Saturday, November 8, 2014

Throwing in the Towel . . . or the Quilt Block

One of the up sides to life in the "second half", is self-awareness.  I've had 50+ years to get to know myself - what I like, what I can do, what I want to do . . .  And sometimes that includes knowing when and what to give up. 

I began quilting in 2002 - starting by hand piecing and quilting a small wall-hanging from a kit.  There was a stretch in there, when I was working at the library and had kids in high school, that I didn't sew a stitch for five years.  I picked it back up about three years ago. I have made a dozen lap-size quilts, a couple doll quilts, and a bargello wall hanging that I adore.  I have my first full-size (queen size) quilt in progress and actually nearing completion of the top, if I would find time to work on it.

I've posted lately about making the "world's wildest quilt" from fabric my daughter selected.  The body of the quilt top is finally assembled - but not easily.  I have sewn and "un-sewn" the blocks so many times that some of the seams were coming loose along the edges, requiring some re-stitching.  Even with my most cautious seam ripping, some edges began to fray, keeping points from lining up precisely.  By the time I got it assembled this afternoon, my frustration level was high and I wasn't doing my best work.  I just wanted it done!  And that's when it hit me . . .   This is not my thing.  

Don't misunderstand, I love to sew.  And I enjoy cutting and piecing the occasional quilt block.  But I do not enjoy assembling intricate blocks and I do not enjoy the repetition of making dozens and dozens of the same block.   And I really, strenuously* do not enjoy juggling yards of fabric through my trusty Kenmore machine.  I much prefer smaller projects that I can finish and move on.

Why did it take me all those years to figure it out?  Because I wanted to BE a quilter.  I wanted to be part of the quilt-iverse; to speak the lingo and visit the wonderful shops and buy beautiful fabrics.   I wanted to be in the Quilter Club with these women and their beautiful creations.  

But today I realized how silly that is, so . . . I quit.  I am focusing on sewing small projects and having fun.  I will no long try to deceive myself - or anyone else - that I am a "quilter".  But here's the best part - - I'm ok with that. I can still appreciate the quilts others make, and maybe adapt their ideas into smaller versions.  I can still spend hours browsing through a quilt shop.  I can still buy beautiful fabrics and make beautiful creations.  And if I stick to creating things I enjoy, I can do it well.  


* This is a reference to a line from the movie A Few Good Men - Demi Moore's character "strenuously objects" during one of the courtroom scenes.  It's a favorite phrase at our house.

This is the wild quilt top so far.  I'll post more about it when it's done - including a close-up of the fabrics.  The magenta fabric (in the top left block) has elephants on it, and the orange-ish looking fabric is actually magenta  with neon yellow squares.  The border and backing are two more wild fabrics.  And yes, the arrangement of blocks isn't exactly what I intended, but by the time I noticed it I would rather have set fire to it than take it apart one more time.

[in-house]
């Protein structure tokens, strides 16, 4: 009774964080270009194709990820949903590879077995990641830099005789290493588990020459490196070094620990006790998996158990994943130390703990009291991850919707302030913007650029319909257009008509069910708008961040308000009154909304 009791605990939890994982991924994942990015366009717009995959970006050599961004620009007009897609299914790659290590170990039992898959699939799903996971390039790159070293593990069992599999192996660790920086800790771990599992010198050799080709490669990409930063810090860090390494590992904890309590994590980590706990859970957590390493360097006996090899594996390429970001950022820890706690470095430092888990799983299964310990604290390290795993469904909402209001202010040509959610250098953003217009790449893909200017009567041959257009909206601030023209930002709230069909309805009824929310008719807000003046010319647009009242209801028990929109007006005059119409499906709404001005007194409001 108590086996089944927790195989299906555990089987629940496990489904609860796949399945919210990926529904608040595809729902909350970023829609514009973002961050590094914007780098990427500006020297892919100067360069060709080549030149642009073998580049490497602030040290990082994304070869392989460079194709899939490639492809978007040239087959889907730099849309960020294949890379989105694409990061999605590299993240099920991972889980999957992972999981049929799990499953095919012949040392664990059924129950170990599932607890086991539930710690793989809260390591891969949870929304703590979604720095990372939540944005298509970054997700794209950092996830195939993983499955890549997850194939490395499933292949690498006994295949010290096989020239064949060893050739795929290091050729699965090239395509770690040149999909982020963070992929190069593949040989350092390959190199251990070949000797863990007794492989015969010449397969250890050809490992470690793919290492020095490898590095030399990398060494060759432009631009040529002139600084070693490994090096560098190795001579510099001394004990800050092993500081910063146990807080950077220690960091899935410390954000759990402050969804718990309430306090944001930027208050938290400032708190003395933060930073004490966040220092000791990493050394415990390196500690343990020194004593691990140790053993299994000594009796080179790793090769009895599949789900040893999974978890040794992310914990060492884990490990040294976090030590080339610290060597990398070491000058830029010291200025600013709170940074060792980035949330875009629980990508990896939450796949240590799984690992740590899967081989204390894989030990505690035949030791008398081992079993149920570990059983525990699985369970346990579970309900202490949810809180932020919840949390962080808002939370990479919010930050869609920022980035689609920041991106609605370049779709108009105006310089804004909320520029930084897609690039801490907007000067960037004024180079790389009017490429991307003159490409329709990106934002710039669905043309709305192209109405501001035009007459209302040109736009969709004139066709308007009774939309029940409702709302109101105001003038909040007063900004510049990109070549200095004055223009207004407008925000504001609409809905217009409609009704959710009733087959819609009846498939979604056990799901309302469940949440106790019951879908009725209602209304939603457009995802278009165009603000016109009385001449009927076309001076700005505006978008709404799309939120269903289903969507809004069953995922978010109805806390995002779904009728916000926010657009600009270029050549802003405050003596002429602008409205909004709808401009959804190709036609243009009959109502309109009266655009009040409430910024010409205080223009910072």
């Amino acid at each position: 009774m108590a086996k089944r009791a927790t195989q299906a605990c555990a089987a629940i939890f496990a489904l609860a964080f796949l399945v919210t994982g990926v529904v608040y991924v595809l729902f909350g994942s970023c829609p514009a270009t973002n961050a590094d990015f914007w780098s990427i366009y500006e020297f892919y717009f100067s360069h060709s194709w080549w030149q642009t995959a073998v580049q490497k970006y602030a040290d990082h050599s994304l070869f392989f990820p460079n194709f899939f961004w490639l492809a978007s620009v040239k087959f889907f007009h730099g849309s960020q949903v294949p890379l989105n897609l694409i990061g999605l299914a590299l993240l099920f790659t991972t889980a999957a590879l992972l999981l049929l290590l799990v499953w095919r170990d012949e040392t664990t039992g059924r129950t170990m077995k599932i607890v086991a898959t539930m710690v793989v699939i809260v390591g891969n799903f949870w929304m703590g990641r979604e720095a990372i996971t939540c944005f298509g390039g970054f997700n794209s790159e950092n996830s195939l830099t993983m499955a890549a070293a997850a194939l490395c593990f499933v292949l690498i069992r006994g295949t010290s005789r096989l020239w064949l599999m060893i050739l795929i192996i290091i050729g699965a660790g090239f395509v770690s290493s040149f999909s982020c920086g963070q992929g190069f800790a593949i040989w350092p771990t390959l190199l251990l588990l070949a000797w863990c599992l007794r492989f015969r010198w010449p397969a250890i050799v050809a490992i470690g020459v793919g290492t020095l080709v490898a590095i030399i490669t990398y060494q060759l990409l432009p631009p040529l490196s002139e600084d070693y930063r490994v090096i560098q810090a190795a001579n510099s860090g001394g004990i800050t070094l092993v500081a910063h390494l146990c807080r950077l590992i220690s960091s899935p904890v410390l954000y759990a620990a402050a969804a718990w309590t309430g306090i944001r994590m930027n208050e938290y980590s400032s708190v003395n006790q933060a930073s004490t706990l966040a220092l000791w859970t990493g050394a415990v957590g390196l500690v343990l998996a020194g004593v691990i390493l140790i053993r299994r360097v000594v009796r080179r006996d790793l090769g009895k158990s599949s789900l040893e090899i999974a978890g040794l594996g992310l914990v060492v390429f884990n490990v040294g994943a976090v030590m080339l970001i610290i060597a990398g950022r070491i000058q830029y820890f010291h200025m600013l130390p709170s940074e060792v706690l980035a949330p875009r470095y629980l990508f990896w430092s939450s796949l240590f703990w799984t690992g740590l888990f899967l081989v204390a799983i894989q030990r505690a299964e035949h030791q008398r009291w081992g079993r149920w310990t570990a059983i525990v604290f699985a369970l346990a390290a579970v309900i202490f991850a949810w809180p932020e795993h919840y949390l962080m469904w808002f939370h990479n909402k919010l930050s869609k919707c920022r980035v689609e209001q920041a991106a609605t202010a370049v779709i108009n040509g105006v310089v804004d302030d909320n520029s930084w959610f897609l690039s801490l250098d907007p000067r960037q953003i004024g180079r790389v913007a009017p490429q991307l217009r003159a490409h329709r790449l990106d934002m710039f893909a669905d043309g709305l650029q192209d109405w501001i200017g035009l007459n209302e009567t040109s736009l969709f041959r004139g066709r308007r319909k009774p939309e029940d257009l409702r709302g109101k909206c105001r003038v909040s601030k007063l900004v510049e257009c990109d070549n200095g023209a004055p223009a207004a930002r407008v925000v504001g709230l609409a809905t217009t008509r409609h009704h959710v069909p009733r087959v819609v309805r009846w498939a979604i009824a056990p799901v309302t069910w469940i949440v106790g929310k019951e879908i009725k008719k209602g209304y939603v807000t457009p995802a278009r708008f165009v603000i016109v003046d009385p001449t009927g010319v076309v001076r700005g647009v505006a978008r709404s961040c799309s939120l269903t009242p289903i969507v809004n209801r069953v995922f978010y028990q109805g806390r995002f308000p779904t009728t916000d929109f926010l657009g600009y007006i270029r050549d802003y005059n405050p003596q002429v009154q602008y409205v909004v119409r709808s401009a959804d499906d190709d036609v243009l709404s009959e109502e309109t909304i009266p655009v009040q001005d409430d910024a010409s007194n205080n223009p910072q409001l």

1. I sooooo understand this. After I made my last full sized quilt and screwed it up royally, I threw in the towel, too. I'm not a quilter, but like you I really, really, really want(ed) to be one. I might try again one another lifetime perhaps. Something has to be done with all of the material I've gathered over the years. Not to mention the half-started projects. Sigh.

    FWIW, I think your quilt top is lovely. Great colours and if you hadn't told me that there was something "wrong" with the arrangement, I wouldn't know. In fact, I'm not sure I do know.

    Great job!!!

  2. What's in a name? What is a quilter? Yes, it is someone who makes quilts, but how do you define quilt? It is much more than a large bed sized combination of fabric layers that is harder to push though the harp space of a domestic sewing machine than it is for a camel to go through the eye of a needle. There are small landscape wall hangings, there are place mats, there are vests, aprons, table runners ,etc. that still fit the classical definition of a small quilt. And then there is the non-classic but equally valid definition of quilting ... the piecing together of different aspects of life. I love your book reviews, your zentangle posts, your points of view on life under construction. If this is not the patchwork of life, then what is? We all have projects we do not like. Maybe they are a requested color palette for someone else that we ourselves do not care for. Maybe it is a technique that is just not our preference. I love the look of paper piecing and have tried it but it does not float my boat to do it. There are so many worthy books out there that I have given my self permission to not finish those that I have given a fair chance and still hold no appeal to me. You are not quitting because you are not a quitter. You are making a wise choice based on getting to know yourself better. So, by your tight definition, you say you are not a quilter. If you define quilter that way then maybe in your mind you are not. Well change that "l" to a "t" and you are not a quitter, either.